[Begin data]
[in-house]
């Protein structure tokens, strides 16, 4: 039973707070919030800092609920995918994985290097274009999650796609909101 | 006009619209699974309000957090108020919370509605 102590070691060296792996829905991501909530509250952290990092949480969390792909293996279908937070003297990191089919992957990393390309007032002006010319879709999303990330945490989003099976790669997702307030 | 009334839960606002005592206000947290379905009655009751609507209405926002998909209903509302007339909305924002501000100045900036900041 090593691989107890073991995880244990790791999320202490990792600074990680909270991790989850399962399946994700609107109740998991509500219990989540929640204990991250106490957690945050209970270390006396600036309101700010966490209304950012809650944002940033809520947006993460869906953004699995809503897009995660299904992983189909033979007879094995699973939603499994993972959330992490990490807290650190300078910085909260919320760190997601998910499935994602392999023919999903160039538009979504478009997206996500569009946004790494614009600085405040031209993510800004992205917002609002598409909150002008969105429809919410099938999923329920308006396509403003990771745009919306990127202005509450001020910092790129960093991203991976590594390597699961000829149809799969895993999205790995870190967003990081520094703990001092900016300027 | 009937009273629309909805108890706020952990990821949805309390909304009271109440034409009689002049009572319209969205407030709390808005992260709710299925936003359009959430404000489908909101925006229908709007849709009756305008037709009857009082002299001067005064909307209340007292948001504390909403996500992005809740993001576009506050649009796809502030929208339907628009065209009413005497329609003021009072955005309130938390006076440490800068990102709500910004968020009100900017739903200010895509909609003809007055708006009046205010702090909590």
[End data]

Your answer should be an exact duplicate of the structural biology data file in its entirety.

[in-house]
């Protein structure tokens, strides 16, 4: 039973707070919030800092609920995918994985290097274009999650796609909101 | 006009619209699974309000957090108020919370509605 102590070691060296792996829905991501909530509250952290990092949480969390792909293996279908937070003297990191089919992957990393390309007032002006010319879709999303990330945490989003099976790669997702307030 | 009334839960606002005592206000947290379905009655009751609507209405926002998909209903509302007339909305924002501000100045900036900041 090593691989107890073991995880244990790791999320202490990792600074990680909270991790989850399962399946994700609107109740998991509500219990989540929640204990991250106490957690945050209970270390006396600036309101700010966490209304950012809650944002940033809520947006993460869906953004699995809503897009995660299904992983189909033979007879094995699973939603499994993972959330992490990490807290650190300078910085909260919320760190997601998910499935994602392999023919999903160039538009979504478009997206996500569009946004790494614009600085405040031209993510800004992205917002609002598409909150002008969105429809919410099938999923329920308006396509403003990771745009919306990127202005509450001020910092790129960093991203991976590594390597699961000829149809799969895993999205790995870190967003990081520094703990001092900016300027 | 009937009273629309909805108890706020952990990821949805309390909304009271109440034409009689002049009572319209969205407030709390808005992260709710299925936003359009959430404000489908909101925006229908709007849709009756305008037709009857009082002299001067005064909307209340007292948001504390909403996500992005809740993001576009506050649009796809502030929208339907628009065209009413005497329609003021009072955005309130938390006076440490800068990102709500910004968020009100900017739903200010895509909609003809007055708006009046205010702090909590």